Ex-Leeds United star on coping with the loss of his wife

Rio Ferdinand celebrates after scoring a goal at Elland Road. (YPN).
Rio Ferdinand celebrates after scoring a goal at Elland Road. (YPN).
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During a glittering football career Rio Ferdinand won trophies galore, played 81 times for England and fulfilled a personal dream by captaining his country.

However, the former Leeds United star’s world was turned upside down when he lost his 34-year-old wife Rebecca to breast cancer in May 2015.

Ferdinand lost his wife to cancer in 2015. (PA).

Ferdinand lost his wife to cancer in 2015. (PA).

Together they had three children, now aged 10, eight and five, and in a BBC One documentary, Rio Ferdinand: Being Mum And Dad, which is being screened tomorrow night, the former footballer opens up about his grief.

The deeply moving film shows Ferdinand trying to 
come to terms with his loss and its effects on him and his children.

It also follows him as he meets other families coping with bereavement and looks at what help is available for parents and children who have experienced loss.

He says he decided to make the film for his children. “At the beginning, I was distraught. I didn’t really want to talk to anybody, I kept looking at my kids and thinking, ‘How do I get everything across to them? How do I make it easier for them? How do I make sure that they can have a normal life going forward?’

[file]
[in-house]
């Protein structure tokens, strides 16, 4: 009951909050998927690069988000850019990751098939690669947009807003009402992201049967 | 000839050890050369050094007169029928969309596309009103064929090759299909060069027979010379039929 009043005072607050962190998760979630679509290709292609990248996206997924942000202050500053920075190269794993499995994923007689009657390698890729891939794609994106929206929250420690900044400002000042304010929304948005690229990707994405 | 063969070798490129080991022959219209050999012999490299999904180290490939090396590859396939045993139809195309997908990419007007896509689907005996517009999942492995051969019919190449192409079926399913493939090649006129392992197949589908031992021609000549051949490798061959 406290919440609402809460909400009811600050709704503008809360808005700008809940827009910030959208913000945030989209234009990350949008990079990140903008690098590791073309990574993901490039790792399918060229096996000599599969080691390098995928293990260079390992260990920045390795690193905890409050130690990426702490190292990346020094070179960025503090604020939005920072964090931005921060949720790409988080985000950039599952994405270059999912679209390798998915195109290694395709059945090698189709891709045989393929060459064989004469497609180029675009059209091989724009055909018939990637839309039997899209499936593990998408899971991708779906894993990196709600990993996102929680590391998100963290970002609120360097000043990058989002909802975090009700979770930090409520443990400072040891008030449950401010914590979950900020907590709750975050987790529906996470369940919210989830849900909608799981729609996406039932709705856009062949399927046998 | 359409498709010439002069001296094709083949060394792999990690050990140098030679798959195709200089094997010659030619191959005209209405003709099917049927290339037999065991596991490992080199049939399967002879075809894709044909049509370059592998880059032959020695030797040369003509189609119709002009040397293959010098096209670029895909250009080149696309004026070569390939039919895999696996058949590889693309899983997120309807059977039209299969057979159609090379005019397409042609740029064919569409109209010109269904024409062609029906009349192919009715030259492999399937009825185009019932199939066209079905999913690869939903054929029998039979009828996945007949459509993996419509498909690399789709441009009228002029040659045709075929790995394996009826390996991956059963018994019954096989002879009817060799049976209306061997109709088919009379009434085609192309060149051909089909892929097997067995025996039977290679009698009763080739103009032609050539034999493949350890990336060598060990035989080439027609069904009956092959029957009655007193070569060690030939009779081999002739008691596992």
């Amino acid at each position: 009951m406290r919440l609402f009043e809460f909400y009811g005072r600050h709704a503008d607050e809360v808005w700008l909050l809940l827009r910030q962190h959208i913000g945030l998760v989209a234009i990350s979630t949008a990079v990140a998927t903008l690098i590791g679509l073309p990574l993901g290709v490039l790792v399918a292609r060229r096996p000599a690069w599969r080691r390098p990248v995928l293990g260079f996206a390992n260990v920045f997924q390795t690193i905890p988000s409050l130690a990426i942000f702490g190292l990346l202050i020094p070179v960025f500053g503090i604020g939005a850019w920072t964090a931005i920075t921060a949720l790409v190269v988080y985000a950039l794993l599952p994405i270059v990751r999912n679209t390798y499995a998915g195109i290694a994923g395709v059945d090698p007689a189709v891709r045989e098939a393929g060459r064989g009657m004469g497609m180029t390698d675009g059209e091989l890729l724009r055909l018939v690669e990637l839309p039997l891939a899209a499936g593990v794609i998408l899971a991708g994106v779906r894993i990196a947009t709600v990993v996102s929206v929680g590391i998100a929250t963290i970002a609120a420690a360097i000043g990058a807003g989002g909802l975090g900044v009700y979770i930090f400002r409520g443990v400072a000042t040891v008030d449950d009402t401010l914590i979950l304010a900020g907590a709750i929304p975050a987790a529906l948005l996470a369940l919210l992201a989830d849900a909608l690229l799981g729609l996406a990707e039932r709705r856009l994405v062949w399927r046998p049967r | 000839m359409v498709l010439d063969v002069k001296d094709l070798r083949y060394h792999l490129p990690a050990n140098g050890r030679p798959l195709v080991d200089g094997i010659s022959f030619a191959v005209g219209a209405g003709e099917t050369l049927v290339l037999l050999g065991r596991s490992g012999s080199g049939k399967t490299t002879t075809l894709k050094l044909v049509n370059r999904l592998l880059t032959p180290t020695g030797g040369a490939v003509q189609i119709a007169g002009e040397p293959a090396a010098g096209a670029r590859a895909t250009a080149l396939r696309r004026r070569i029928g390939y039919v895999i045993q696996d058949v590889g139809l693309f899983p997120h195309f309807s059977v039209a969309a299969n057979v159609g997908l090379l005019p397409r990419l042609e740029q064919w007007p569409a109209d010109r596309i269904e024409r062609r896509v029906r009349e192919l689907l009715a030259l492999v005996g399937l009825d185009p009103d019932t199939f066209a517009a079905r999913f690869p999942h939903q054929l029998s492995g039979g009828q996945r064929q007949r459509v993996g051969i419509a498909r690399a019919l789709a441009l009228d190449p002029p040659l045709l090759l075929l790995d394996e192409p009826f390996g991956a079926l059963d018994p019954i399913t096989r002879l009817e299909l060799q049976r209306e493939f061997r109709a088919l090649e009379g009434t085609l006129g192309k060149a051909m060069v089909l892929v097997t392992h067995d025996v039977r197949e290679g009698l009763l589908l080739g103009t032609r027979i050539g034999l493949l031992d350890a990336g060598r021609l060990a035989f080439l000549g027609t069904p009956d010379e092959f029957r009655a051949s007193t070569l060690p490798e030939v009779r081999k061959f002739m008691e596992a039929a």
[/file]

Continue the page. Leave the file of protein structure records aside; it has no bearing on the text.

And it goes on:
“But funnily enough, going through this process, making the documentary, has changed me a little bit – meeting various people and getting a better understanding of how to approach things. I did it to make it easier for [my children], and also to help other people.”

At times it has been a difficult journey but he points out that grieving is an ongoing process.

He said: “There’s so many layers to it that you’ve just got to keep trying to improve.

“I’ve got three kids: my little girl is really innocent and just says freely what she wants; my middle one is very boisterous, but emotional and really touchy-feely; and my older one is a little bit like myself, he’s not as touchy-feely and he’s a bit more of a closed book.

“It’s trying to plug into them in different ways to make sure they have the best upbringing possible – emotionally. [But] we’re all right; they’re doing all the activities that God sends – I’m like an Uber driver – and they’re good.”

Rio Ferdinand: Being Mum And Dad, is on BBC One on Tuesday night at 9pm.

The rise of a football star

Rio Ferdinand joined Leeds United from West Ham United in November 2000 for £18m – a then record fee between English clubs.

At the time this made Ferdinand, who had just turned 22, the world’s most expensive defender.

He went on to play 73 times for the Whites, scoring three goals.

Ferdinand was part of the Leeds team that was beaten by Valencia in the semi-finals of the Champions League in 2001.

In 2002 he joined arch rivals Manchester United for £30m – breaking the British transfer record.

During a glittering career he won 81 caps for England and finished his playing days with QPR, before retiring in 2015.

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